MaryLie Code and MaryLie Manual Information and Download Page



The code MaryLie 3.0 is described briefly below. Its features and use, with examples, are described in fuller detail in a 900 page Users' Manual. To download either the Table of Contents and Index of this Manual, or the Full Manual, click on one of the links below:


Table of Contents and Index

Full Manual

The code itself is available without charge to U.S. Department of Energy or other U.S. Government supported agencies/projects. For further information about such use, contact

For other purposes, a version is available commercially from AccelSoft Inc. This version has the added feature of a versatile graphical user interface. See the web site


Description of MaryLie 3.0

        A new method, employing Lie algebraic tools, has been developed for the computation of charged particle beam transport and accelerator design. It represents the action of each separate element of a beam line or accelerator, including nonlinear effects, by a certain operator. These operators can then be combined, following well-defined rules, to obtain a resultant transfer map that characterizes the entire system.

        Lie algebraic methods may be used for particle tracking around or through a lattice and for analysis of linear and nonlinear lattice properties. When used for tracking, they are both exactly symplectic and extremely fast. Tracking can be performed element by element, lump by lump, or any mixture of the two. (A lump is a collection of elements combined together and treated by a single transfer map.) The speed for element-by-element tracking is comparable to that of other tracking methods. When collections of elements can be lumped together to form single transfer maps, tracking speeds can be orders of magnitude faster.

        In addition to single-particle tracking, Lie algebraic methods may also be used to determine how particle phase-space distribution functions evolve under transport through both linear and nonlinear elements. These methods are useful for the self-consistent treatment of space-charge effects and for the study of how moments and emittances evolve. They also provide a means for characterizing beams in terms of invariant eigen-emittances.

        Lie algebraic methods also provide powerful means for carrying out analytic computations. Such computations include the calculation of tunes and first, second, and higher-order chromaticities and anharmonicities (dependence of tunes on betatron amplitudes) and first, second, and higher-order temporal dispersion (dependence of closed-orbit transit time on energy; sometimes called the phase-slip factor, and related to momentum compaction, the dependence of the closed-orbit length on energy); first, second, and higher-order ordinary dispersion, and all other linear lattice functions and their energy dependence through high order; nonlinear lattice functions; nonlinear phase-space distortion; transfer map normal forms; nonlinear resonance driving terms; nonlinear invariants; expected Fourier coefficients  for tracking data; and moment data including eigenemittances and high-order moments.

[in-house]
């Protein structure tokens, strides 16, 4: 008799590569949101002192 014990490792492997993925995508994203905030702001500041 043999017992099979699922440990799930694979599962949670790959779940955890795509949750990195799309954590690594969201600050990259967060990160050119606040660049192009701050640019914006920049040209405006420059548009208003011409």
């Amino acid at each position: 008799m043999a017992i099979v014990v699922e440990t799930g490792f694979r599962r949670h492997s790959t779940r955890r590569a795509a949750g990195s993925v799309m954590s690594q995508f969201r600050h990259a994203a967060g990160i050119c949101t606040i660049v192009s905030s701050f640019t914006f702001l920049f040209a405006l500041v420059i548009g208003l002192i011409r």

Finally, Lie algebraic methods can be used to give an explicit representation for the linear and nonlinear properties of the total transfer map of a system. This information can be used to evaluate or improve the optical quality of a single-pass system such as a beam transport line or linear collider. For example, it is possible to design high-order achromats, aberration-corrected telescopes, and final focus systems. For a circulating system such as a storage ring, explicit knowledge in this case of the one-turn transfer map can be used to predict the ``linear'' aperture of the system, and the corresponding optimum tunes, without the need for long-term tracking. It is hoped that eventually knowledge of this map can also be used to make predictions about and optimize the dynamic aperture of the system. Indeed, some success has already been achieved in optimization.

        The Lie algebraic methods described above have been implemented through third order in the Code MaryLie 3.0. It consists of a Main Program and approximately 500 Subroutines. Together they comprise approximately 40,000 lines of what is intended, wherever practical, to be standard FORTRAN 77 or 95 code. Moreover, to facilitate actual machine design, MaryLie 3.0 has extensive fitting, scanning, and optimization routines. These routines make it possible to fit, scan, and optimize essentially all quantities that can be computed by MaryLie 3.0, including those computed in user written subroutines. MaryLie 3.0 also provides full geometrical information including the orientation and location of all beam-line elements in 3-dimensional space.

        A future code, MaryLie 7.1, is currently under development. It will carry out all the computations described above through seventh order. In addition, it will handle all magnet placement, alignment, and powering errors. There is no insurmountable difficulty in treating idealized beam-line elements in higher order. The major problem is the realistic treatment of fringe-field and magnet error effects, etc., which is essential for high-order expansions to make sense. [For example, some fourth-degree Lie generators are infinite for dipoles in the (unrealistic) hard-edge limit.] For this purpose, special routines will be included which make it possible to compute realistic transfer maps based on three-dimensional field data obtained either using codes such as OPERA-3d/Tosca provided by Vector Fields, or by direct measurement.